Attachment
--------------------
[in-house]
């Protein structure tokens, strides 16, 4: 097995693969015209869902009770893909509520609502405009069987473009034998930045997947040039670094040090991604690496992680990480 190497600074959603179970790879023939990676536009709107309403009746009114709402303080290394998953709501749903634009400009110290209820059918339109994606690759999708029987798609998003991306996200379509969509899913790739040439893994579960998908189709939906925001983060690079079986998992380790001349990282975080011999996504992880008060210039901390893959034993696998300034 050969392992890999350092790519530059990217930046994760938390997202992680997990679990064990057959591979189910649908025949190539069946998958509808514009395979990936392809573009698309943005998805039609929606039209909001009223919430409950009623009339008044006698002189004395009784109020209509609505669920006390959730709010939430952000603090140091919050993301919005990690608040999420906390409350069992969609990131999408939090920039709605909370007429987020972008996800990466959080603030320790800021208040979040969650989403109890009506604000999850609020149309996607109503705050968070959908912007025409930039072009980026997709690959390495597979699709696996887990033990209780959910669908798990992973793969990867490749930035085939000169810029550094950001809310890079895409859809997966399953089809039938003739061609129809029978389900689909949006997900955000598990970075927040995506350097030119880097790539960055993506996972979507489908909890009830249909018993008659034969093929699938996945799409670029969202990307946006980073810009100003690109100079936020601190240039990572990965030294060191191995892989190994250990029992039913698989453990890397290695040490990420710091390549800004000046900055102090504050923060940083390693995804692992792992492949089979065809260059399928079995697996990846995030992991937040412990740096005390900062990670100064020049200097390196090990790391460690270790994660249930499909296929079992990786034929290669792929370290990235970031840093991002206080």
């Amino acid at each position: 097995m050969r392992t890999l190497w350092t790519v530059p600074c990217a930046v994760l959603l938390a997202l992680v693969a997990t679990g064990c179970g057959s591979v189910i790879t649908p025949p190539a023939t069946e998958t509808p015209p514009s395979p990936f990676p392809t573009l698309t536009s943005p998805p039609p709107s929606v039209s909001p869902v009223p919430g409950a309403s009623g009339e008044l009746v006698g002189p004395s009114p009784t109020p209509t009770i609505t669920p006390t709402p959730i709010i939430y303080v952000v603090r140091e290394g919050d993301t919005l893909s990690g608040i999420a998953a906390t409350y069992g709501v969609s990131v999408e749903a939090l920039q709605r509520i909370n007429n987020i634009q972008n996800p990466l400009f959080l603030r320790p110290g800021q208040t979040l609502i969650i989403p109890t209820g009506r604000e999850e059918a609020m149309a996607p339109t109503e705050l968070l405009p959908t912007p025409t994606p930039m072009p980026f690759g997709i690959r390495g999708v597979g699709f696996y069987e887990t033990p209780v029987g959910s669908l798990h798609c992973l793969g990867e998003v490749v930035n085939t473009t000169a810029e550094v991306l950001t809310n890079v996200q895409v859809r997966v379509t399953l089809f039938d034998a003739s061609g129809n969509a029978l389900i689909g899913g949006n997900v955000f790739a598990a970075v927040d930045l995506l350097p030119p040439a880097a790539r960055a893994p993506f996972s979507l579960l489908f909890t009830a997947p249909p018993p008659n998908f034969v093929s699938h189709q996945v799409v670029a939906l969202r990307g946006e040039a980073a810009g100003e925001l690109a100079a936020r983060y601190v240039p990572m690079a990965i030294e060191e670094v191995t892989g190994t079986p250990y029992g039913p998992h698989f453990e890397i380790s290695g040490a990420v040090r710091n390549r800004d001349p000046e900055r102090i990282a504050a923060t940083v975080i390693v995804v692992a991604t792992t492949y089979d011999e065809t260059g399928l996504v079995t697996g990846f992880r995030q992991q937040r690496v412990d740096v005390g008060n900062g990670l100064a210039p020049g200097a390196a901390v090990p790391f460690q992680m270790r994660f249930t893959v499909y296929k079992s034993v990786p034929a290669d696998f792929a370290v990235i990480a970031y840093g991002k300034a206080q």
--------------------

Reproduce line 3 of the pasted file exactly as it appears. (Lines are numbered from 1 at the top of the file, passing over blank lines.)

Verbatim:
């Amino acid at each position: 097995m050969r392992t890999l190497w350092t790519v530059p600074c990217a930046v994760l959603l938390a997202l992680v693969a997990t679990g064990c179970g057959s591979v189910i790879t649908p025949p190539a023939t069946e998958t509808p015209p514009s395979p990936f990676p392809t573009l698309t536009s943005p998805p039609p709107s929606v039209s909001p869902v009223p919430g409950a309403s009623g009339e008044l009746v006698g002189p004395s009114p009784t109020p209509t009770i609505t669920p006390t709402p959730i709010i939430y303080v952000v603090r140091e290394g919050d993301t919005l893909s990690g608040i999420a998953a906390t409350y069992g709501v969609s990131v999408e749903a939090l920039q709605r509520i909370n007429n987020i634009q972008n996800p990466l400009f959080l603030r320790p110290g800021q208040t979040l609502i969650i989403p109890t209820g009506r604000e999850e059918a609020m149309a996607p339109t109503e705050l968070l405009p959908t912007p025409t994606p930039m072009p980026f690759g997709i690959r390495g999708v597979g699709f696996y069987e887990t033990p209780v029987g959910s669908l798990h798609c992973l793969g990867e998003v490749v930035n085939t473009t000169a810029e550094v991306l950001t809310n890079v996200q895409v859809r997966v379509t399953l089809f039938d034998a003739s061609g129809n969509a029978l389900i689909g899913g949006n997900v955000f790739a598990a970075v927040d930045l995506l350097p030119p040439a880097a790539r960055a893994p993506f996972s979507l579960l489908f909890t009830a997947p249909p018993p008659n998908f034969v093929s699938h189709q996945v799409v670029a939906l969202r990307g946006e040039a980073a810009g100003e925001l690109a100079a936020r983060y601190v240039p990572m690079a990965i030294e060191e670094v191995t892989g190994t079986p250990y029992g039913p998992h698989f453990e890397i380790s290695g040490a990420v040090r710091n390549r800004d001349p000046e900055r102090i990282a504050a923060t940083v975080i390693v995804v692992a991604t792992t492949y089979d011999e065809t260059g399928l996504v079995t697996g990846f992880r995030q992991q937040r690496v412990d740096v005390g008060n900062g990670l100064a210039p020049g200097a390196a901390v090990p790391f460690q992680m270790r994660f249930t893959v499909y296929k079992s034993v990786p034929a290669d696998f792929a370290v990235i990480a970031y840093g991002k300034a206080q």